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Treasury Secretary Janet Yellen’s plan to oversee a snap meeting of top regulators to discuss recent market volatility signaled the new administration’s focus on consumer financial protection after years of emphasis on deregulation.
The gathering on Thursday puts the newly installed Treasury chief in the spotlight after populist politicians from both sides of the aisle called for investigation of recent events. While the Securities and Exchange Commission is investigating for signs of fraud behind sudden surges in stocks including GameStop Corp., others have drawn attention to trading curbs that some platforms imposed for smaller, retail investors.
The session will give the administration the chance to demonstrate that it’s attuned to the complaints about potential manipulation after two congressional committees moved to hold hearings, yet it’s unclear what action -- if any -- will result from the gathering. The Treasury hasn’t released an agenda for the meeting.
The gathering will include the heads of the Federal Reserve -- formerly led by Yellen -- as well as the Securities and Exchange Commission, Commodity Futures Trading Commission and Federal Reserve Bank of New York, which serves as the central bank’s main monitor of Wall Street.
“This is the first test for the Biden administration in the reorientation of consumer and investor protections,” said Christopher Campbell, a former assistant secretary of the Treasury for financial institutions from 2017 to 2018. The meeting telegraphs to the market that the administration “will play an active role in maintaining or upgrading consumer protections,” he said.
After President Donald Trump’s team focused on reducing regulatory burdens for the financial industry, Democratic lawmakers expect Biden’s picks will be pushing for tougher enforcement and bigger fines for financial firms and executives accused of wrongdoing.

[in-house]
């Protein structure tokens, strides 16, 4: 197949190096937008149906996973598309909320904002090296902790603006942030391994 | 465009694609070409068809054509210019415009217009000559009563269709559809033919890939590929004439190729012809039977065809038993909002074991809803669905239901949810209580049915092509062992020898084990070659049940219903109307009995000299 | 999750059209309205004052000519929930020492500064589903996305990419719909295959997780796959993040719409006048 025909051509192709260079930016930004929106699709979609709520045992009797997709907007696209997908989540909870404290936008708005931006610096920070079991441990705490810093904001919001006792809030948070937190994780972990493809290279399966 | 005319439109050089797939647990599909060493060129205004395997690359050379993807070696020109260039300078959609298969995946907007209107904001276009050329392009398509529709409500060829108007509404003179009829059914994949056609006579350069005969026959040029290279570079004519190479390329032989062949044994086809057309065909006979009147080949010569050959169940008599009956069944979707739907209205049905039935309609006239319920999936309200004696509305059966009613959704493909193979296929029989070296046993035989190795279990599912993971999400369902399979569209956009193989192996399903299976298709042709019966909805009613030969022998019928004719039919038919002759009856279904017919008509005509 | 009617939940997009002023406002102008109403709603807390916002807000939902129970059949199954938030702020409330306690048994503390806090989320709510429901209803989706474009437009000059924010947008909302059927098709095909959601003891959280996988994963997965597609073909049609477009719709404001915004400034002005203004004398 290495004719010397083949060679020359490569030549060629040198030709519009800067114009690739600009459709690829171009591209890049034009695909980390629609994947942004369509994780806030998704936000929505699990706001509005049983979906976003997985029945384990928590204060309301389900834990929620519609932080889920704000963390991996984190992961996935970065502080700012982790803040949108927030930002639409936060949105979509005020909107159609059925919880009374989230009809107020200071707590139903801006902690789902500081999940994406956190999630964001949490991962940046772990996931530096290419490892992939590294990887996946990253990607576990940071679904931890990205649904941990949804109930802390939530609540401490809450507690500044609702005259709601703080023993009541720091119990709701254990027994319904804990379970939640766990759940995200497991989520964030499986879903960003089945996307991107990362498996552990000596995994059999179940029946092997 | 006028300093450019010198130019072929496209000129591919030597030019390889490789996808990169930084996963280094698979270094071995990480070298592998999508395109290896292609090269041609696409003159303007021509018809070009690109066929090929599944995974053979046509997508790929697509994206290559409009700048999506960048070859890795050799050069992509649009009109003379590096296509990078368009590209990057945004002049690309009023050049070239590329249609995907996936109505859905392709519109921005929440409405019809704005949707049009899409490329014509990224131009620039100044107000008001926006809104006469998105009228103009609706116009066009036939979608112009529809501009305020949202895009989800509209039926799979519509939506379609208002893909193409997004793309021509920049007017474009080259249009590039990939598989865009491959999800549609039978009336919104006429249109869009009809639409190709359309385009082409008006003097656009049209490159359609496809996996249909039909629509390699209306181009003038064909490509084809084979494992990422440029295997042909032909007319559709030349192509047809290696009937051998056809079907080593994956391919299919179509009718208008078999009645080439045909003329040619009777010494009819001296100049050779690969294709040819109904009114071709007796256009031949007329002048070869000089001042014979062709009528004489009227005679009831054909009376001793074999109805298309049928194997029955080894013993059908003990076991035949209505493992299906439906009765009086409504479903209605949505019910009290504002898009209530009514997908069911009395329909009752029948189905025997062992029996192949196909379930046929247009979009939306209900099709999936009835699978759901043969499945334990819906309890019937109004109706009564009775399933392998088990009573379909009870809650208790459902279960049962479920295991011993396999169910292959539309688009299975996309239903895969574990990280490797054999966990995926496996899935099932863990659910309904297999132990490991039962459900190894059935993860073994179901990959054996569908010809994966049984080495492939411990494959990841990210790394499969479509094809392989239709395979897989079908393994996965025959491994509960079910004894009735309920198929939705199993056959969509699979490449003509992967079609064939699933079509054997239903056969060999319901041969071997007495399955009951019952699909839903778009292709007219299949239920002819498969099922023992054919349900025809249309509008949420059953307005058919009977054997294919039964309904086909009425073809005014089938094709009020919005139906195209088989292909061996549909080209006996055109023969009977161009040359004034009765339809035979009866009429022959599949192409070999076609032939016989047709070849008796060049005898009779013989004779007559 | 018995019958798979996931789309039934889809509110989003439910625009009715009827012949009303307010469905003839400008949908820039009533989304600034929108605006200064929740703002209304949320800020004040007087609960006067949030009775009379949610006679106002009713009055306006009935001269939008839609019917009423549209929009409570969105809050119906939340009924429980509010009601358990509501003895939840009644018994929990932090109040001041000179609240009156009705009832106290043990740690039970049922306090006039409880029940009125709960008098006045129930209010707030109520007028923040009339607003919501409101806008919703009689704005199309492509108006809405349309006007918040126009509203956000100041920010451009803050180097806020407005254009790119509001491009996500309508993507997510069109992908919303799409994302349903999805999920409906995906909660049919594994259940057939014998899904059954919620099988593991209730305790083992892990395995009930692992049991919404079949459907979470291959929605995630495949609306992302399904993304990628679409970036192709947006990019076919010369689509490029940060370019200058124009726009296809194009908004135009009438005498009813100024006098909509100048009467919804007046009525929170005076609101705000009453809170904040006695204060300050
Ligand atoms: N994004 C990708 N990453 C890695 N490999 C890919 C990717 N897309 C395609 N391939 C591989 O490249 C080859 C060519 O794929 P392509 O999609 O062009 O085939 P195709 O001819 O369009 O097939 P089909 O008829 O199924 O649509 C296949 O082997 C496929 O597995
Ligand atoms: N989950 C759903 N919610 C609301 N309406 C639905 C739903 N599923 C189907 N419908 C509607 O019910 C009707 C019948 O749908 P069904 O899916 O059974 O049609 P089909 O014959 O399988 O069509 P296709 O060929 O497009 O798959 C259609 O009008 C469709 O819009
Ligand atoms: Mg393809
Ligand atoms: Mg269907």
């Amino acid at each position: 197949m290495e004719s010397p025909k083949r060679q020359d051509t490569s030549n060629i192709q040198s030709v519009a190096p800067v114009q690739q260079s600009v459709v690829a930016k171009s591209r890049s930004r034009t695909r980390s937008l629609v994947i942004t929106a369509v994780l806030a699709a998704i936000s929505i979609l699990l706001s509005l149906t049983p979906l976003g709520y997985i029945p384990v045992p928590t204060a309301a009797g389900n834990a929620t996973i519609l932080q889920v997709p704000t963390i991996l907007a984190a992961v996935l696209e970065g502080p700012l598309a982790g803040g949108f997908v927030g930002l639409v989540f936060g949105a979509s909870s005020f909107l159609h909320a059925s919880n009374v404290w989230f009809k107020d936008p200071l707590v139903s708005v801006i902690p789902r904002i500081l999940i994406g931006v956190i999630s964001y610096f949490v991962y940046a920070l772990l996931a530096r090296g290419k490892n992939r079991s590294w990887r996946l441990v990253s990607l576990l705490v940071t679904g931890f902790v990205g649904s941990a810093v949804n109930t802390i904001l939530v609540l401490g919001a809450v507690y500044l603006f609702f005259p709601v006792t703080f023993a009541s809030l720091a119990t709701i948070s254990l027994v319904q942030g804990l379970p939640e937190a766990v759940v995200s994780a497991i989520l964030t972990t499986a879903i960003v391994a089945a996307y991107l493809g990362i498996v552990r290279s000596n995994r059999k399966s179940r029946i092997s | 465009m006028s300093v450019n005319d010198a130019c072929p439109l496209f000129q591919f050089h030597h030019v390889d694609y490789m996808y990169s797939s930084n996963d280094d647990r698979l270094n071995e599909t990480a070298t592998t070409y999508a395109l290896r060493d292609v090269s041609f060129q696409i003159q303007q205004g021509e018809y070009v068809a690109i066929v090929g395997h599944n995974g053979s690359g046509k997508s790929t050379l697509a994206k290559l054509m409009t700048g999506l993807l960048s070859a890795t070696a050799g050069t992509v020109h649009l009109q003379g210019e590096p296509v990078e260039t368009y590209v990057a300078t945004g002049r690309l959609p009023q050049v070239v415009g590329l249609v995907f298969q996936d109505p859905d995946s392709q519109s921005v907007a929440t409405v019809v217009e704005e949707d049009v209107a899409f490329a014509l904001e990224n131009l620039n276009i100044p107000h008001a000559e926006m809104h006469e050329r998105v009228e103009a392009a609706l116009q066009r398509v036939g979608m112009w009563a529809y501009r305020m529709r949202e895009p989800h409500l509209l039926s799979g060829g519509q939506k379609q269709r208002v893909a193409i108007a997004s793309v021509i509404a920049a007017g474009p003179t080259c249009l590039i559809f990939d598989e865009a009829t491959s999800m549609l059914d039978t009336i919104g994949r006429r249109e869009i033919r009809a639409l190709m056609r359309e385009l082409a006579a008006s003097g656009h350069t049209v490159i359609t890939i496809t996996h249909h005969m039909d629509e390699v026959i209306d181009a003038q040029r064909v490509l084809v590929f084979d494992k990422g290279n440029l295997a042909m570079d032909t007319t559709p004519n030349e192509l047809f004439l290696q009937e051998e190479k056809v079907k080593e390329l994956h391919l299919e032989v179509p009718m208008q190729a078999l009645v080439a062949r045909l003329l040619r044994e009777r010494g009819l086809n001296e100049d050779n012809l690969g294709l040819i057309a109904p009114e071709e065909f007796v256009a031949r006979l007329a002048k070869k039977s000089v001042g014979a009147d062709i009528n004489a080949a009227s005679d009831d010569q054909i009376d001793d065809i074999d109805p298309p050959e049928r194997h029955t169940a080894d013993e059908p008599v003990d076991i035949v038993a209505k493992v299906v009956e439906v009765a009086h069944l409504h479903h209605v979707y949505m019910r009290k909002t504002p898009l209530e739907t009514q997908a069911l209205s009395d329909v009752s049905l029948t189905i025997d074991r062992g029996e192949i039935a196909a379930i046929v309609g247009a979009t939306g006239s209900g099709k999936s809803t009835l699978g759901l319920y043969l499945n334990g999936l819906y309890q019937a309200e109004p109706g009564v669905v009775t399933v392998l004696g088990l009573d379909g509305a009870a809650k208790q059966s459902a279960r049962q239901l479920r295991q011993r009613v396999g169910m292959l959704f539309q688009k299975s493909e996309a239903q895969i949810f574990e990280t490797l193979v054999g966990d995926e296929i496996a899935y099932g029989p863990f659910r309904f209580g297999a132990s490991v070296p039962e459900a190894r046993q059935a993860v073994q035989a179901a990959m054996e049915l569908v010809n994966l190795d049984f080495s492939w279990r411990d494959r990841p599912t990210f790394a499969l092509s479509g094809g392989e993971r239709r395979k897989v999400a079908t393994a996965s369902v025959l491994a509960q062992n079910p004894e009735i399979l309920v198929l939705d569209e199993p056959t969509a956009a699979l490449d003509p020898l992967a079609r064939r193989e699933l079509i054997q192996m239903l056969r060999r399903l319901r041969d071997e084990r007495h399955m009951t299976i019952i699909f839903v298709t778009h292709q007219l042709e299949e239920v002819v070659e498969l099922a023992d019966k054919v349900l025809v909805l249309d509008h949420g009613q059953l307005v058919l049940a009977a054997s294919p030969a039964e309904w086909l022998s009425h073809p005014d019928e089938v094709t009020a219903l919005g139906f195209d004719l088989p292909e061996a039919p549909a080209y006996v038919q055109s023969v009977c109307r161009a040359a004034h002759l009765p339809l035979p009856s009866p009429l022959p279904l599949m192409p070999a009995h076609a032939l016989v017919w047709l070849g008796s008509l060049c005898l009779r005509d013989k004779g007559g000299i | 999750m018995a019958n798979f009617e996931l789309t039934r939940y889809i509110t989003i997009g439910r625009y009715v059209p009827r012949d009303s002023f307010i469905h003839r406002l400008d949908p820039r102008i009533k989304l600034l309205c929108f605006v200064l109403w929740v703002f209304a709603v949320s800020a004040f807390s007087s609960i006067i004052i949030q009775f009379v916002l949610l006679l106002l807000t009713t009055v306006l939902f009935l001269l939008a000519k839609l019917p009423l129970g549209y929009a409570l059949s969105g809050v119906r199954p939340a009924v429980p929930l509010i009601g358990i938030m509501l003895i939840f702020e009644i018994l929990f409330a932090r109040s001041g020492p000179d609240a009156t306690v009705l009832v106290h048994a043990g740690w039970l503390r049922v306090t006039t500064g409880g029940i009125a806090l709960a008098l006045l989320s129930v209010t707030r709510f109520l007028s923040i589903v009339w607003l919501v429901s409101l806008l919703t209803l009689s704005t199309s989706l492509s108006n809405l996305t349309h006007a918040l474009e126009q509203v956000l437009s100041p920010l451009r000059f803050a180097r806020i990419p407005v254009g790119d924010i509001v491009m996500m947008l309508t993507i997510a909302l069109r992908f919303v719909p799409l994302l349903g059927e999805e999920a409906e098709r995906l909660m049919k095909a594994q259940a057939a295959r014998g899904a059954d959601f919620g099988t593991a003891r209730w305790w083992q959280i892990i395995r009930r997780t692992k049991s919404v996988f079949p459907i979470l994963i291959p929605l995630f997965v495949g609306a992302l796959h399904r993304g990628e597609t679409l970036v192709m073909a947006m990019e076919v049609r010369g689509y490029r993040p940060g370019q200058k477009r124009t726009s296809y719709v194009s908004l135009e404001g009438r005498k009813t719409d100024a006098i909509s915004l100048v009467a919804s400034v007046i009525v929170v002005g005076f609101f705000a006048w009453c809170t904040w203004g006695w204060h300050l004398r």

The prominence of Yellen in leading the administration’s response isn’t without risk. She received more than US$700,000 in speaking fees from Citadel, the financial empire run by billionaire Ken Griffin. Griffin runs a hedge fund and controls Citadel Securities, a giant market making firm that executes trades for customers of broker-dealer Robinhood Markets Inc.
Robinhood was one of the platforms that restricted trading in shares including those of video-game retailer GameStop, whose stock was propelled by what appeared to be an army of retail investors attacking the positions of hedge funds that had bet against it.
Yellen took office less than two weeks ago with an agenda topped by strengthening the federal government’s COVID-19 rescue efforts, along with addressing deepening inequality and corraling the Treasury behind Biden’s climate-change campaign.
But the spectacular clash between retail investors and powerful hedge funds pushing a handful of stocks in opposite directions put a premium on an official administration response. House Financial Services Committee Chair Maxine Waters is planning a hearing Feb. 18, while incoming Senate Banking Committee head Sherrod Brown said he’ll hold a hearing but hasn’t set a date.
“Secretary Yellen believes the integrity of markets is important and has asked for a discussion of recent volatility in financial markets and whether recent activities are consistent with investor protection and fair and efficient markets,” the department said in a Feb. 2 statement.
Larry Tabb, head of market structure research for Bloomberg Intelligence, expects regulators will discuss several specific elements that played a role in the volatility, including possible market manipulation, capital rules for brokers, settlement cycles, short-selling and the use of options and derivatives.
While the SEC is the main overseer of equity markets, not the Treasury, President Joe Biden’s nominee for chair -- Gary Gensler -- hasn’t been confirmed. The Treasury chief has other influential roles, however, including as head of the Financial Stability Oversight Council and as the cabinet’s senior-most economic official.
Tony Fratto, who served at the Treasury and White House during the George W. Bush administration, noted that Treasury secretaries can frequently use the bully pulpit when seeking regulatory change.
“They have the authority and the mandate to try to nudge not just policy, but regulation and supervision, in the direction they think is best for the country,” said Fratto, a co-founder of Hamilton Place Strategies in Washington.